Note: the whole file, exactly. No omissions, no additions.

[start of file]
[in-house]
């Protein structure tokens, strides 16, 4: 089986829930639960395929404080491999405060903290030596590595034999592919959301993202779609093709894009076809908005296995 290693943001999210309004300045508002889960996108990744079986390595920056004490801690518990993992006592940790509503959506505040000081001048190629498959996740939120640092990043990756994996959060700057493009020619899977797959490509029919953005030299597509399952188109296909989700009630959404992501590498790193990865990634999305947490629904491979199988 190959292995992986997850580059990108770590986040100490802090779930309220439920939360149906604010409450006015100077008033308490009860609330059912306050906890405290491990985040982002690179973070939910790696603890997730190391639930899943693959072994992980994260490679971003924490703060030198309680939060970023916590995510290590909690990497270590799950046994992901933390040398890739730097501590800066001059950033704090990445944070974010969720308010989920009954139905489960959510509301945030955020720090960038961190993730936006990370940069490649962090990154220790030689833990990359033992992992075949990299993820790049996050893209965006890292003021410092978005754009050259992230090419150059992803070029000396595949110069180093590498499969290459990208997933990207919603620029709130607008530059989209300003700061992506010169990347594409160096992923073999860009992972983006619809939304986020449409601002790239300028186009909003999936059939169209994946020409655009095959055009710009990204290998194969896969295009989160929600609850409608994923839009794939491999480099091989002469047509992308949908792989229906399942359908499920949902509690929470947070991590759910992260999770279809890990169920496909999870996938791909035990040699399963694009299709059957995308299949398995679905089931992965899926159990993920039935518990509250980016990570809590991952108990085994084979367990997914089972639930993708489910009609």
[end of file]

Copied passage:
[in-house]
């Protein structure tokens, strides 16, 4: 089986829930639960395929404080491999405060903290030596590595034999592919959301993202779609093709894009076809908005296995 290693943001999210309004300045508002889960996108990744079986390595920056004490801690518990993992006592940790509503959506505040000081001048190629498959996740939120640092990043990756994996959060700057493009020619899977797959490509029919953005030299597509399952188109296909989700009630959404992501590498790193990865990634999305947490629904491979199988 190959292995992986997850580059990108770590986040100490802090779930309220439920939360149906604010409450006015100077008033308490009860609330059912306050906890405290491990985040982002690179973070939910790696603890997730190391639930899943693959072994992980994260490679971003924490703060030198309680939060970023916590995510290590909690990497270590799950046994992901933390040398890739730097501590800066001059950033704090990445944070974010969720308010989920009954139905489960959510509301945030955020720090960038961190993730936006990370940069490649962090990154220790030689833990990359033992992992075949990299993820790049996050893209965006890292003021410092978005754009050259992230090419150059992803070029000396595949110069180093590498499969290459990208997933990207919603620029709130607008530059989209300003700061992506010169990347594409160096992923073999860009992972983006619809939304986020449409601002790239300028186009909003999936059939169209994946020409655009095959055009710009990204290998194969896969295009989160929600609850409608994923839009794939491999480099091989002469047509992308949908792989229906399942359908499920949902509690929470947070991590759910992260999770279809890990169920496909999870996938791909035990040699399963694009299709059957995308299949398995679905089931992965899926159990993920039935518990509250980016990570809590991952108990085994084979367990997914089972639930993708489910009609």